What rights do parents have towards their children?
When a child enters into a family, the parents assume legal rights and duties. Parents have considerable rights over the lives of their minor children. They can:
- Require obedience from them
- Represent them in court unless the parent is the victim of a crime committed by the child
- Control the personal property of their children
- Keep money their child earns or require them to do chores or work.
- Require that minor children live with them and obey their reasonable and lawful commands
- Discipline the child in the form of corporal (physical) punishment, restraint, or detention
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How long do parents have rights towards their children?
These rights and duties continue until:
- The child reaches the age of maturity or adulthood. This is 18 years old in Georgia.
- The child gets married.
- The child becomes an emancipated minor. This means that the court declares that the child can survive independently apart from his or her parents.
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What rights do children have?
The Georgia Code requires each parent to provide for the maintenance, protection, and education of his or her child. The parent must provide until the child reaches the age of majority or age 20, if the child is enrolled full-time in a secondary school.
- Parents must give children necessities (i.e., food, clothing, housing, and medical care) and support them financially.
- Parents must supervise their children. They must give proper parental care for the child's physical, mental and emotional health, and morals.
- While parents use corporal punishment, children have the right not to be abused. The law protects them from physical and emotional abuse by parents or other people. Parents have the duty to protect their children from abuse by others.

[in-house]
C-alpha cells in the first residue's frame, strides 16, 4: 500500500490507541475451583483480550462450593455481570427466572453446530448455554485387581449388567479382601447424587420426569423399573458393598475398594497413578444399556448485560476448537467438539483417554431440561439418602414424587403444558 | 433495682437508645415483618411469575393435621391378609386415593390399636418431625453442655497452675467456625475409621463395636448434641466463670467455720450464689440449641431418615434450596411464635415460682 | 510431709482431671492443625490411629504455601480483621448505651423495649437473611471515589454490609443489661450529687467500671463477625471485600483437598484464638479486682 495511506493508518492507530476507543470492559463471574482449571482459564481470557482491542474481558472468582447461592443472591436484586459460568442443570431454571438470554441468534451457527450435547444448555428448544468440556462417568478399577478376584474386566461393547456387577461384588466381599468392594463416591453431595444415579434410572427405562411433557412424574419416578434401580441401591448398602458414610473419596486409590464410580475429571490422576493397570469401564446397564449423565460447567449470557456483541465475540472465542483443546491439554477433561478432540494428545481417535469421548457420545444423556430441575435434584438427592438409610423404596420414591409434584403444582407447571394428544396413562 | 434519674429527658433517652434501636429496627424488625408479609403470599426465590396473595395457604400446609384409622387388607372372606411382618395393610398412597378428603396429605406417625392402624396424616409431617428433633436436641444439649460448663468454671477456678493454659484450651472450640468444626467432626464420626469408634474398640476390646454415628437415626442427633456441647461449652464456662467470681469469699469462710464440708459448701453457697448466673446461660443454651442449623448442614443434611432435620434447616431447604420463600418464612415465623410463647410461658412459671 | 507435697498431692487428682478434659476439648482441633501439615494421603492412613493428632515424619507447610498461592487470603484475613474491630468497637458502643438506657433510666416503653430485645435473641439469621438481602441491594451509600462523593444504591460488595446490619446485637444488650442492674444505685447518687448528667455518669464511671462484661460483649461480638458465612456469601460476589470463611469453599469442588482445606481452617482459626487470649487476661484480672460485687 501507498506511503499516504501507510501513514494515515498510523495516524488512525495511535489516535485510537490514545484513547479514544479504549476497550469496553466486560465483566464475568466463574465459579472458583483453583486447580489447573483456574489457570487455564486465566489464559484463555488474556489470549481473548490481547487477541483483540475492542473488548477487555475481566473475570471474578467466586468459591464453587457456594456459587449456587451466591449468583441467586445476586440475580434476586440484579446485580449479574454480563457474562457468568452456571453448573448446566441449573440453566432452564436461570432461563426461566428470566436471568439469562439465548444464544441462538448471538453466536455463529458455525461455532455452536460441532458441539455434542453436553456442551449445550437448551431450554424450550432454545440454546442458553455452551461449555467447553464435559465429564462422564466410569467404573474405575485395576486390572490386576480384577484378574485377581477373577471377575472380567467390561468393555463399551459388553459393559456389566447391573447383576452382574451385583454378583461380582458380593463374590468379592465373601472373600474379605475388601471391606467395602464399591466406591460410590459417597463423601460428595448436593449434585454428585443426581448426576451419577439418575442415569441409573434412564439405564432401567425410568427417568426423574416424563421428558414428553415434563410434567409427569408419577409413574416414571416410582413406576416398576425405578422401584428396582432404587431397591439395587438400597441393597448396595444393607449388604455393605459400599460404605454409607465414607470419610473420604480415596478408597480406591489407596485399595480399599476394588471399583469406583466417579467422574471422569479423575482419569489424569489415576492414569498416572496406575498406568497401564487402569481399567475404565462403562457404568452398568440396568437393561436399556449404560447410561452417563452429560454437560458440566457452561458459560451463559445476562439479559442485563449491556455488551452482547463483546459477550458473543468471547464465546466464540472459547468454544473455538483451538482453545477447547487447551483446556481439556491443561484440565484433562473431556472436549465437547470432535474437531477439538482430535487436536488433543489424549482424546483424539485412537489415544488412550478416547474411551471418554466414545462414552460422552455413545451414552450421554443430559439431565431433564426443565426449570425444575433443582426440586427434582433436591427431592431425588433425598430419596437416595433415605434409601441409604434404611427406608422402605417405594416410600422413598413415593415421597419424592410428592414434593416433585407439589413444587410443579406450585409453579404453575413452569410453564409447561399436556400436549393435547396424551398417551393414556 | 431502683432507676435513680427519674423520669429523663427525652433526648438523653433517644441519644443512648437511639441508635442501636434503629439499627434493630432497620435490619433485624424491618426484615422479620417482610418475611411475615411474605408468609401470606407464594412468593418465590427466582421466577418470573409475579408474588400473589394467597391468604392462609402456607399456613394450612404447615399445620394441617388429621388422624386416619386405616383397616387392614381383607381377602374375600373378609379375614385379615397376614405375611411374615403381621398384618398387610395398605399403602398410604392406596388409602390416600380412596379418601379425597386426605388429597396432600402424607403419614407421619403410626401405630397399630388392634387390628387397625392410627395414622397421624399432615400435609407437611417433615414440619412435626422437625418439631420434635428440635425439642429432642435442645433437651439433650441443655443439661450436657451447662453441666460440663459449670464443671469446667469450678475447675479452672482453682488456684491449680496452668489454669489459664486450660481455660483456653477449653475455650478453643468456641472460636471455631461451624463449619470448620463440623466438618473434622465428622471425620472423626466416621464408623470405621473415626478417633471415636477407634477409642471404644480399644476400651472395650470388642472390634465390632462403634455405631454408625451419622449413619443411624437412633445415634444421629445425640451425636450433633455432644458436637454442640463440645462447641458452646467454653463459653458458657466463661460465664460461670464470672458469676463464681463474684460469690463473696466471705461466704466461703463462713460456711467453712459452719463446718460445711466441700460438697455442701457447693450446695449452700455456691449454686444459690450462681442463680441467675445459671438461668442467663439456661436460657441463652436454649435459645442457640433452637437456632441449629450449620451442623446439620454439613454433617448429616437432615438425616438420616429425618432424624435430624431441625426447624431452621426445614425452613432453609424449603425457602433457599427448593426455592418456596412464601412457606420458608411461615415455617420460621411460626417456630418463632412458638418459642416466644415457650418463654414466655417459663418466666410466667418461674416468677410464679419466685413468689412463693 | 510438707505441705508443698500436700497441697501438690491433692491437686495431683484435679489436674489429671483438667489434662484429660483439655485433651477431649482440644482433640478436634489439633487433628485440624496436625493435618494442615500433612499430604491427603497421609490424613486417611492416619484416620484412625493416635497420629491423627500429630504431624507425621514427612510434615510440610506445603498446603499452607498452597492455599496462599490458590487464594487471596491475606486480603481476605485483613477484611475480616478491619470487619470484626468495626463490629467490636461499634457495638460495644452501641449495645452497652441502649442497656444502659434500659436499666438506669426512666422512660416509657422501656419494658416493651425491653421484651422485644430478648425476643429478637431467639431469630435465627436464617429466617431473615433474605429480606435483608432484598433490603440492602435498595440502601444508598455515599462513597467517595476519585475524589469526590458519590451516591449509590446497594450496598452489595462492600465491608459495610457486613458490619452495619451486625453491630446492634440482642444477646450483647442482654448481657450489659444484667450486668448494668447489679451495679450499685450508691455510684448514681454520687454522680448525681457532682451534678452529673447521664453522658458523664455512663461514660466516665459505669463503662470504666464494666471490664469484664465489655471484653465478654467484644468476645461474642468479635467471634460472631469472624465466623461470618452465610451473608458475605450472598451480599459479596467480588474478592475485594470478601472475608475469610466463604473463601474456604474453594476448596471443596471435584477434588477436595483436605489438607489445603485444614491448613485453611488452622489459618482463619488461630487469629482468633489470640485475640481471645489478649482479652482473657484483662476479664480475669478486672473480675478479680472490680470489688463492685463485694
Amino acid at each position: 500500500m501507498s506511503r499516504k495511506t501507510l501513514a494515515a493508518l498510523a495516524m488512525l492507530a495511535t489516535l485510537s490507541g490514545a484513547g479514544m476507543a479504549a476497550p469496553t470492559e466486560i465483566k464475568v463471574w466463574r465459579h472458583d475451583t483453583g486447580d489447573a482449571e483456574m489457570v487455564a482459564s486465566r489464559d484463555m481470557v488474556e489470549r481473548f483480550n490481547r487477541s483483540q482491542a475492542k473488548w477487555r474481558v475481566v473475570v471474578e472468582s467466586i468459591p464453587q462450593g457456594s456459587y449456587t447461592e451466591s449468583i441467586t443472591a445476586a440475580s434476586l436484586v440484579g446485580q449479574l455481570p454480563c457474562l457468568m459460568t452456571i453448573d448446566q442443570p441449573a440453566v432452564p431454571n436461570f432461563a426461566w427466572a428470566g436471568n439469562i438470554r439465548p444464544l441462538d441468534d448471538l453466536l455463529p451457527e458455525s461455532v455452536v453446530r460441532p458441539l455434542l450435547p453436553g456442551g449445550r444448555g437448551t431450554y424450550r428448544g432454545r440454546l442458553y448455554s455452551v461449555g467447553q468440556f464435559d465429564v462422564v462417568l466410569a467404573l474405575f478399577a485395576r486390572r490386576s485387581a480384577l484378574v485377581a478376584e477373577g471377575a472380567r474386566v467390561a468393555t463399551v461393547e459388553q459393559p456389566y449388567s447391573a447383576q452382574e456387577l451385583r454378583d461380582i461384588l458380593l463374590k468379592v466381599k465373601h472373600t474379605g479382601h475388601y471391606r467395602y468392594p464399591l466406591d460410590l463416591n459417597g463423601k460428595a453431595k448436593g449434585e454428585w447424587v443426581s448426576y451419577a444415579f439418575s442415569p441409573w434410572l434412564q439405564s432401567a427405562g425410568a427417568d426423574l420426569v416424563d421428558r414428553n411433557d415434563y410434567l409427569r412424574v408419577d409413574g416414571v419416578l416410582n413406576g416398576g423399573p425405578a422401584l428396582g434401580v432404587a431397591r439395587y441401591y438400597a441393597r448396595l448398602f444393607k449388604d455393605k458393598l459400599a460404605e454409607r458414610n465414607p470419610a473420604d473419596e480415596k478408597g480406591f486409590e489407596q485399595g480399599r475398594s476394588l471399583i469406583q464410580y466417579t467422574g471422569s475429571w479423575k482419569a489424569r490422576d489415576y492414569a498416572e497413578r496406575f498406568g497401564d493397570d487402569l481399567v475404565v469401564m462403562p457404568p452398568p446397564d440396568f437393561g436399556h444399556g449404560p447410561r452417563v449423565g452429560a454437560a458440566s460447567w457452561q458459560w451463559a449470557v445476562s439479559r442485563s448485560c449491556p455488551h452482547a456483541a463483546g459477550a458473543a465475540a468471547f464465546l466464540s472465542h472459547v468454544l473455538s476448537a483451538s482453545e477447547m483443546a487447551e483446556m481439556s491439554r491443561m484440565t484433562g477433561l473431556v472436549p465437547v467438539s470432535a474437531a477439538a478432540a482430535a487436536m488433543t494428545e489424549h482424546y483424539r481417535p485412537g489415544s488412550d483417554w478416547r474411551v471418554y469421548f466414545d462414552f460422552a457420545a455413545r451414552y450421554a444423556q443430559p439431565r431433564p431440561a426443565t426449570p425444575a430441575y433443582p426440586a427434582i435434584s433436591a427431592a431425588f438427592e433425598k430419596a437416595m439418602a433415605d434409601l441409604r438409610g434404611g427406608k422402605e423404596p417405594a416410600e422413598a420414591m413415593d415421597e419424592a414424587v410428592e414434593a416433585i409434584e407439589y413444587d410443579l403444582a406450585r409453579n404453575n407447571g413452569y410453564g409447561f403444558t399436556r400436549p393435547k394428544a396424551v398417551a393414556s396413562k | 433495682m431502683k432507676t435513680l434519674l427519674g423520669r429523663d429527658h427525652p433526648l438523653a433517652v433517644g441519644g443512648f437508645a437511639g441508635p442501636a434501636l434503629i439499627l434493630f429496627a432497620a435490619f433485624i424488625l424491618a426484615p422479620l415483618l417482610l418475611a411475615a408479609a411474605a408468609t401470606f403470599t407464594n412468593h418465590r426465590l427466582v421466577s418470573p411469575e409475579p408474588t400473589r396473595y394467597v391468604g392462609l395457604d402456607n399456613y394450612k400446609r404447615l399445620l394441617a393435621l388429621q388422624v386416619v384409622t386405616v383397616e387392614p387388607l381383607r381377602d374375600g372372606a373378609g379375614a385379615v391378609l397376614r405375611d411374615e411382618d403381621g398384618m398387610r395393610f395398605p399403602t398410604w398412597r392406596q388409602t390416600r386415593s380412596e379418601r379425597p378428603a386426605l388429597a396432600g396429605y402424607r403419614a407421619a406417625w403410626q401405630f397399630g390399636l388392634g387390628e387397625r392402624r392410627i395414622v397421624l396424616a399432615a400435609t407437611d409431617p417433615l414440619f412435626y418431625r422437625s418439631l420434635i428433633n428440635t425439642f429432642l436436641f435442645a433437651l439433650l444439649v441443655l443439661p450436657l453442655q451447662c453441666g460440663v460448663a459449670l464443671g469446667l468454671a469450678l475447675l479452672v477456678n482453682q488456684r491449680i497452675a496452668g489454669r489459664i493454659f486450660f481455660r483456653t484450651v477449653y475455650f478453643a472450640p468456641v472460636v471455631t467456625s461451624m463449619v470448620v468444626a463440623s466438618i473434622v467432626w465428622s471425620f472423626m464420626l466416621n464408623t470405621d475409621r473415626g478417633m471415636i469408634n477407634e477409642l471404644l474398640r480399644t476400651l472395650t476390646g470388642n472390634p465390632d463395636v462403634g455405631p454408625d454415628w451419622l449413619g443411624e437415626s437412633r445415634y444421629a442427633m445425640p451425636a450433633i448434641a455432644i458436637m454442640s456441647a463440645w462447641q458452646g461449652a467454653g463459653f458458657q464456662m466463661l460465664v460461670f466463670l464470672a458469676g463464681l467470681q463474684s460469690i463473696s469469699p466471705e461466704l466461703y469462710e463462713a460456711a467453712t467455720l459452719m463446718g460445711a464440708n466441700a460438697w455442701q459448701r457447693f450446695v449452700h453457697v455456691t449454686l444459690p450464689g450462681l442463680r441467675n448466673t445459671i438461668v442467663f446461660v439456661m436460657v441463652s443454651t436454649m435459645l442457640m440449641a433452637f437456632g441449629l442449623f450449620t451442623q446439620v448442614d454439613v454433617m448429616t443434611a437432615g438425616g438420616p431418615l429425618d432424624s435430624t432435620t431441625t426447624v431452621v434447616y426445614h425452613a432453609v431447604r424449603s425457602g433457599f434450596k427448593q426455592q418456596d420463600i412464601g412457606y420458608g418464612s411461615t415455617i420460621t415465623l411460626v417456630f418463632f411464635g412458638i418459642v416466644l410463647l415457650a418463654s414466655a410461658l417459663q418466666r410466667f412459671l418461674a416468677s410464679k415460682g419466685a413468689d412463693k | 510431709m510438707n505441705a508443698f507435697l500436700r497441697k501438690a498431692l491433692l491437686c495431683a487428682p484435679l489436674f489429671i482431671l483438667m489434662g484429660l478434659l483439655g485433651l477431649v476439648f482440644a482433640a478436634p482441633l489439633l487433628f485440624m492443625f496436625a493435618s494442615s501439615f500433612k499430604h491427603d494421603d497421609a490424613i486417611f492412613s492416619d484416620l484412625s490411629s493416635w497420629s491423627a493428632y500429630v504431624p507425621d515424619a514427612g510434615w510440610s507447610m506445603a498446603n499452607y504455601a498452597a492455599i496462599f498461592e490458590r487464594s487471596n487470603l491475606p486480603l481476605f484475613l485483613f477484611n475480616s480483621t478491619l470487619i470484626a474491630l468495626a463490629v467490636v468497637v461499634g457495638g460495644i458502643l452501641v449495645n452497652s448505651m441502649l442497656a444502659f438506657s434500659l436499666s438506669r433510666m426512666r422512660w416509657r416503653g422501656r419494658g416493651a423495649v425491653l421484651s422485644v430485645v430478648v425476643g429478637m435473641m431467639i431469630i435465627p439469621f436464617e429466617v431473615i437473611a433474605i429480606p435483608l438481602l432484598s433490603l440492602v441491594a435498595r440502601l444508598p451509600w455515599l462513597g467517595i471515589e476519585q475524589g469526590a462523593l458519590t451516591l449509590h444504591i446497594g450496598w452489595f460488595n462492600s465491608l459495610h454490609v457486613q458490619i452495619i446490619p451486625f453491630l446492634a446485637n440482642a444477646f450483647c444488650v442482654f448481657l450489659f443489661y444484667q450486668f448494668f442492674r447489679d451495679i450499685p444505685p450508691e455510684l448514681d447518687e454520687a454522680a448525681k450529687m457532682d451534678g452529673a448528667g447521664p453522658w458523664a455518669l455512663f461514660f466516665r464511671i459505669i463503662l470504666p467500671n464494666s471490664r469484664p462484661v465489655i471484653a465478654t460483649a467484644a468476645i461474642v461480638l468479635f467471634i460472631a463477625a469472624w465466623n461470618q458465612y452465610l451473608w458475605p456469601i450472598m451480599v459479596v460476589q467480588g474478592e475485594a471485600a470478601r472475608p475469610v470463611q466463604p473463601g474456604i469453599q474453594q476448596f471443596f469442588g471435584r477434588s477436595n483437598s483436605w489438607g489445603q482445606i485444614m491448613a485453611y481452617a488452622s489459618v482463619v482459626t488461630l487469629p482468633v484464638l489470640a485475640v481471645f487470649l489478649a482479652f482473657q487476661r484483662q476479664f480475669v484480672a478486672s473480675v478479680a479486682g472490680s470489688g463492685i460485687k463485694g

- Parents cannot neglect their children. A child who does not receive adequate food, clothing, and shelter may be found by the court to be deprived. Neglect can be reported to the county Department of Family and Children Services (DFCS). DFCS can help the family get necessary food, clothing, and shelter.
The parents' obligation holds true even if the children do not live in their homes. If a child lives with a relative, the relative could sue for the child's support from a living parent. The legal duty of support extends to both parents of illegitimate children, too.
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What should I know about child abuse?
Georgia law requires those working in many professions to report suspected child abuse. These include:
doctors and nurses;
school teachers, administrators, and guidance counselors;
child care and child-counseling personnel; and
law enforcement officers.
It is a crime for these people to deliberately fail to report.
For mandatory reporters, child abuse includes:
- Physical injury or death upon a child caused by a parent or caretaker by other than accidental means,
- Physical forms of discipline may be used as long as there is no physical injury to the child.
- Neglect or exploitation of child by a parent or caretaker,
- Endangering a child,
- Sexual abuse of a child, or
- Sexual exploitation of a child.
The law does not require other people, such as neighbors, to report suspected child abuse. However, to encourage them to do so, the law protects well-intentioned people who report child abuse from being sued for slander.
Who should you call in your county to report child abuse?
The county DFCS office should be contacted. Child abuse can also be reported to a juvenile court service worker, the police, or the district attorney.
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